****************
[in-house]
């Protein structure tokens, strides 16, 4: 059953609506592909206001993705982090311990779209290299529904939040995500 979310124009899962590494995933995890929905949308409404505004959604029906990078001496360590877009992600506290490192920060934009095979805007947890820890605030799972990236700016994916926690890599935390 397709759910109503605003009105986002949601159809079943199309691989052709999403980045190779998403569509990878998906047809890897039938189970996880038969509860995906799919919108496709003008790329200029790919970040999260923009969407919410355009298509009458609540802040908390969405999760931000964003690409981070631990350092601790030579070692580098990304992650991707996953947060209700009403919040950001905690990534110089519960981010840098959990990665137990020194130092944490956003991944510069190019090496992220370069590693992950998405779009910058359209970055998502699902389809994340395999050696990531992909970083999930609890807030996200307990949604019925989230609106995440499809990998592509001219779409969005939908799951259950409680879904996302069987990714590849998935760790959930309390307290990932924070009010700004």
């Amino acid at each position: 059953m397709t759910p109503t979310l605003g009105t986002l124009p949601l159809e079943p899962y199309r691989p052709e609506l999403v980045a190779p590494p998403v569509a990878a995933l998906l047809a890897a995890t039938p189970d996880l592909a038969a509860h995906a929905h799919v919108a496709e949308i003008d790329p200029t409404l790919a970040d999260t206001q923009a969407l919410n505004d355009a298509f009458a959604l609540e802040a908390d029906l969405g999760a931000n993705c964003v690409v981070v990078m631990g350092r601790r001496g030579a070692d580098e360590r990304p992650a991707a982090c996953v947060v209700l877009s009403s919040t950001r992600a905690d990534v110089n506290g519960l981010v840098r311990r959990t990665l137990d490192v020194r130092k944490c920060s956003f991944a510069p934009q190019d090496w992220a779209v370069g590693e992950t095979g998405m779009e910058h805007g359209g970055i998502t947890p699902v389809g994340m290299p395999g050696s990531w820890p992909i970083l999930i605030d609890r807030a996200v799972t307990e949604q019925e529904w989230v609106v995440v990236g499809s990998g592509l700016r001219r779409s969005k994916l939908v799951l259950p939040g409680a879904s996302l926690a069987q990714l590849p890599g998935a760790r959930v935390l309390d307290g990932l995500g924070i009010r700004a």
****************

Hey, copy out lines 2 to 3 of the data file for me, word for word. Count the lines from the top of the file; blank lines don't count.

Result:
């Protein structure tokens, strides 16, 4: 059953609506592909206001993705982090311990779209290299529904939040995500 979310124009899962590494995933995890929905949308409404505004959604029906990078001496360590877009992600506290490192920060934009095979805007947890820890605030799972990236700016994916926690890599935390 397709759910109503605003009105986002949601159809079943199309691989052709999403980045190779998403569509990878998906047809890897039938189970996880038969509860995906799919919108496709003008790329200029790919970040999260923009969407919410355009298509009458609540802040908390969405999760931000964003690409981070631990350092601790030579070692580098990304992650991707996953947060209700009403919040950001905690990534110089519960981010840098959990990665137990020194130092944490956003991944510069190019090496992220370069590693992950998405779009910058359209970055998502699902389809994340395999050696990531992909970083999930609890807030996200307990949604019925989230609106995440499809990998592509001219779409969005939908799951259950409680879904996302069987990714590849998935760790959930309390307290990932924070009010700004």
């Amino acid at each position: 059953m397709t759910p109503t979310l605003g009105t986002l124009p949601l159809e079943p899962y199309r691989p052709e609506l999403v980045a190779p590494p998403v569509a990878a995933l998906l047809a890897a995890t039938p189970d996880l592909a038969a509860h995906a929905h799919v919108a496709e949308i003008d790329p200029t409404l790919a970040d999260t206001q923009a969407l919410n505004d355009a298509f009458a959604l609540e802040a908390d029906l969405g999760a931000n993705c964003v690409v981070v990078m631990g350092r601790r001496g030579a070692d580098e360590r990304p992650a991707a982090c996953v947060v209700l877009s009403s919040t950001r992600a905690d990534v110089n506290g519960l981010v840098r311990r959990t990665l137990d490192v020194r130092k944490c920060s956003f991944a510069p934009q190019d090496w992220a779209v370069g590693e992950t095979g998405m779009e910058h805007g359209g970055i998502t947890p699902v389809g994340m290299p395999g050696s990531w820890p992909i970083l999930i605030d609890r807030a996200v799972t307990e949604q019925e529904w989230v609106v995440v990236g499809s990998g592509l700016r001219r779409s969005k994916l939908v799951l259950p939040g409680a879904s996302l926690a069987q990714l590849p890599g998935a760790r959930v935390l309390d307290g990932l995500g924070i009010r700004a």